By Godfrey Bivbere
AS the $44.861million (N16.150 billion) Warri Channel dredging contract nears completion, controversy is currently trailing the project’s contract award.
Some maritime experts, who spoke to Vanguard Maritime Report on the issue, explained that the contract will not service the port community in Warri for the long term as a result of the high siltation (rate of return of sand to the channel after dredging) level of the area.
They pointed out that the Nigerian Ports Authority, NPA, are aware of this and that they were planning to build a wall on both sides of the channel before the dredging to prevent siltation.
Recall that the former Managing Director of NPA, Habib Abdullahi, said then that the Authority is aware of the problem and has commenced plans to address it.
Abdullahi, who was represented at a meeting in Lagos by the then General Manager in charge of Public Affairs, Emmanuel Ebubuegu, said two firms; Royal Ascony, was looking at the break waters and Ace Consulting was working on the pre-dredging.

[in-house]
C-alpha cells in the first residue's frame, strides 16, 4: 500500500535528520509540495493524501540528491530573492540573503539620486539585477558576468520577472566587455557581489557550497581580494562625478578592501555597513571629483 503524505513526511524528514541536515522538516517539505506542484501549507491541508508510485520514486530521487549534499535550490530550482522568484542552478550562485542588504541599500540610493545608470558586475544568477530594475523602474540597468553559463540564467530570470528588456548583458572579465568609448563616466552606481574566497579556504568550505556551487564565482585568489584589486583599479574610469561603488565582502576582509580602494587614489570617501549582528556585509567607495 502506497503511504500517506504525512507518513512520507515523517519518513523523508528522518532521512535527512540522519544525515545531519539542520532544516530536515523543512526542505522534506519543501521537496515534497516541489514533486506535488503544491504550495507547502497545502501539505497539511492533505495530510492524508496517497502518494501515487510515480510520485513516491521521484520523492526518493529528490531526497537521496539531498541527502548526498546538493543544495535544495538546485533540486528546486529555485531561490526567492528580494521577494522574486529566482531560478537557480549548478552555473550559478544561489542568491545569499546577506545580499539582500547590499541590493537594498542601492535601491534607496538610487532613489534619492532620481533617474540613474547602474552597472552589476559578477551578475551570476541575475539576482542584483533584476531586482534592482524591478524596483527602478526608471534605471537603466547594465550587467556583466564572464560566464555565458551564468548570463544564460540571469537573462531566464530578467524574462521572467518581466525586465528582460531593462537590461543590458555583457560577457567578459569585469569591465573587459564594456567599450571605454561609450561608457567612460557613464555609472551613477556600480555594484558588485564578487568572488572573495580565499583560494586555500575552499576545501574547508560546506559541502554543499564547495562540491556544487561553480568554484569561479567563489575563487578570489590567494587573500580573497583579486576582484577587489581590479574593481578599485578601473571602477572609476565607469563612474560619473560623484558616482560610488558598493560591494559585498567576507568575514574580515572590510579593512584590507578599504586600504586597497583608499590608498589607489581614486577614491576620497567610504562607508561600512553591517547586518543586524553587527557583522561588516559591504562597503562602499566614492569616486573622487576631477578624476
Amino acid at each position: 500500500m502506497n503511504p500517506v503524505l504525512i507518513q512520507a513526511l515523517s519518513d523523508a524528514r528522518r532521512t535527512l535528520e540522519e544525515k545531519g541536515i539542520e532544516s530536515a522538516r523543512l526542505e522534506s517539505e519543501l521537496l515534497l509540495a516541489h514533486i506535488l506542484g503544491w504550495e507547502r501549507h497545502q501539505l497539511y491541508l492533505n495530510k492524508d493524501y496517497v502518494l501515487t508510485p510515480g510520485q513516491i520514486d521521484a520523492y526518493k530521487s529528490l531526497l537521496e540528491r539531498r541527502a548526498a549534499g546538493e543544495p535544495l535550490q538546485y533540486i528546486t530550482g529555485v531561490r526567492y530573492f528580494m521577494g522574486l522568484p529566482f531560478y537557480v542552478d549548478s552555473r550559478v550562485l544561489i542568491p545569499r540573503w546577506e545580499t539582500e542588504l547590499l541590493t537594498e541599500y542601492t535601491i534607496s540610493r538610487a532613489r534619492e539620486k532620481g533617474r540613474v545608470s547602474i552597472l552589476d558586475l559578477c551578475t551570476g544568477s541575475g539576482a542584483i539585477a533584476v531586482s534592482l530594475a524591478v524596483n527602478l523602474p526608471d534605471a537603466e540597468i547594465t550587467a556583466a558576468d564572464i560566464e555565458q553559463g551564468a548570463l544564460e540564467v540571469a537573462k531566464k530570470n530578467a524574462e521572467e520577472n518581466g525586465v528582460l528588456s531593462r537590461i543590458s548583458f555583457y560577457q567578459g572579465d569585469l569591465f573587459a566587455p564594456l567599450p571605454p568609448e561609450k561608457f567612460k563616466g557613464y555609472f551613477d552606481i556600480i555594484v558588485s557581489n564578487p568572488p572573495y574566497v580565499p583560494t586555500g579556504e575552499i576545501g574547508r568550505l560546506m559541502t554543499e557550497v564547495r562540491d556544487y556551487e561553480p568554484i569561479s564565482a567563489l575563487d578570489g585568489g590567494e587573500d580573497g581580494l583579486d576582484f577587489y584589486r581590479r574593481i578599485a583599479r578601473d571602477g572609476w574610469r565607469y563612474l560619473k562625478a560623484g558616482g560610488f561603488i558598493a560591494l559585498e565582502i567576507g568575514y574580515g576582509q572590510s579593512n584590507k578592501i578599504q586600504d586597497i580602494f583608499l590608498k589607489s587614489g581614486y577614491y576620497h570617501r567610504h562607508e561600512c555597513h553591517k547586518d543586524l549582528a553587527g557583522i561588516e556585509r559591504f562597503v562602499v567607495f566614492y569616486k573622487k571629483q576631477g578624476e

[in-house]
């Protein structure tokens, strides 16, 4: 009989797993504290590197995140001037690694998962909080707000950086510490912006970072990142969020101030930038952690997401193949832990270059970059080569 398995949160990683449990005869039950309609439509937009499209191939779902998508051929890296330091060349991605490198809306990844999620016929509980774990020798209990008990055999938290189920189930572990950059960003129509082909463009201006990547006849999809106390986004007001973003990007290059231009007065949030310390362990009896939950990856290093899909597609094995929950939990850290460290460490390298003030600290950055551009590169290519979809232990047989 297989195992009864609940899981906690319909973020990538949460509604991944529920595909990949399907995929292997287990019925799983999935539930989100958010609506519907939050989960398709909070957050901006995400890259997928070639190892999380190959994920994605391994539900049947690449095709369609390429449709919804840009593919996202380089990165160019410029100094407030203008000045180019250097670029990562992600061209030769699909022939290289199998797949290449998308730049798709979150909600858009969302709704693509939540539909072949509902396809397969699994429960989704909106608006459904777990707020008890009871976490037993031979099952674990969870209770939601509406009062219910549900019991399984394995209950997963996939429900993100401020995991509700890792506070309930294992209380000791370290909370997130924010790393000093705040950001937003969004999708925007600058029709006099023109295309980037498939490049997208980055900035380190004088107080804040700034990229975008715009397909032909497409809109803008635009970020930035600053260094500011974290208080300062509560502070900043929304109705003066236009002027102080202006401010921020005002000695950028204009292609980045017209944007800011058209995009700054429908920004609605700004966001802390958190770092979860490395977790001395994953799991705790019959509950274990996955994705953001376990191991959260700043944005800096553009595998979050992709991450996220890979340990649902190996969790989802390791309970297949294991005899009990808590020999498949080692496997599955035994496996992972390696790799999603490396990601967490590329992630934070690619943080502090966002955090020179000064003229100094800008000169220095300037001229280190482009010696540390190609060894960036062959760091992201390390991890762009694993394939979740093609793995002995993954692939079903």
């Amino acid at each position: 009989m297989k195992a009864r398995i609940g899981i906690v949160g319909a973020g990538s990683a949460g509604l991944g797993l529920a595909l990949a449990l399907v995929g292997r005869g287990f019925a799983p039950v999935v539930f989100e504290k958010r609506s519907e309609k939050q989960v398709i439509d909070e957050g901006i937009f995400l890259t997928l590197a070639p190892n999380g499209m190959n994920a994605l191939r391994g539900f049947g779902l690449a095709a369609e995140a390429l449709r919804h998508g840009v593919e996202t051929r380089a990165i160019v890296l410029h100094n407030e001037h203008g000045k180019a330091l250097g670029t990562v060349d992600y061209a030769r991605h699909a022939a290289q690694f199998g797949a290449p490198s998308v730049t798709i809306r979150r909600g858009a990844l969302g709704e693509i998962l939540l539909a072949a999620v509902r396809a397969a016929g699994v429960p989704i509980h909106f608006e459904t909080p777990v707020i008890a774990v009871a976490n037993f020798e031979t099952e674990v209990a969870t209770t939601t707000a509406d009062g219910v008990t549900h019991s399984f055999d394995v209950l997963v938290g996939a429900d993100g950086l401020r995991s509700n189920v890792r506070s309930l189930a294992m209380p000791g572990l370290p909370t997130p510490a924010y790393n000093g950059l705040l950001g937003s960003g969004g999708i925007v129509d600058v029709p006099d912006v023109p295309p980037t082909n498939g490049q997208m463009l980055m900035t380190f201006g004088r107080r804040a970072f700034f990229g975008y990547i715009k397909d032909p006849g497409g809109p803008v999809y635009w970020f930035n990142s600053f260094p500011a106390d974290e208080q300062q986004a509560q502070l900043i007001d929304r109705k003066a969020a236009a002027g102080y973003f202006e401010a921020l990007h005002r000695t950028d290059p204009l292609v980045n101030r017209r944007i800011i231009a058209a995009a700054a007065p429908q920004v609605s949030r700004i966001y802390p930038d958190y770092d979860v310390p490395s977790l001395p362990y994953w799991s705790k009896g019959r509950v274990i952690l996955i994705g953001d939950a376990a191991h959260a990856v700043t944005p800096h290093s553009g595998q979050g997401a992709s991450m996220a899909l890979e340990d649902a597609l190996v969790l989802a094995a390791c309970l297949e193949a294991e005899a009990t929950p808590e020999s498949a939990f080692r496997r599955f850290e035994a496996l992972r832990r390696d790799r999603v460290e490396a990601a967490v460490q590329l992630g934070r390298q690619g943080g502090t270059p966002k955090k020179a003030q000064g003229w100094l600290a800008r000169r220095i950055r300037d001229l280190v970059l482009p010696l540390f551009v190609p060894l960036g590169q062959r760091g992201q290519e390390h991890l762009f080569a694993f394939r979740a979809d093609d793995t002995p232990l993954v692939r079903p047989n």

According to NPA boss, “The study of geography tells us that at the lower course of the river, the level of sedimentation is very high. Incidentally, the ports of Warri, Calaber and Port Harcourt are all situated at the lower course of river. If you do not do something to address the hindrance properly, you will always be fighting with nature.”
Chief Executive Officer, Kamany Marine Services Limited, Charles Okorefe, faulted the contract, stating that it is politically motivated.
Speaking with Vanguard Maritime Report, Okorefe explained that NPA is aware that the present dredging is not a lasting solution but went ahead all the same because they want to score political point.
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Former National Financial Secretary of the Association of Nigeria Licensed Customs Agents, ANLCA and a Warri based Customs Broker, Val Johnbull Oribhabo, said welcome the dredging but expressed worry whether the project will be properly done for the benefit of operators in the area.
Recall that the contract was awarded to Dredging International Services Nigeria (DISN) Limited, a subsidiary of Dredging International Services (Cyprus) Limited.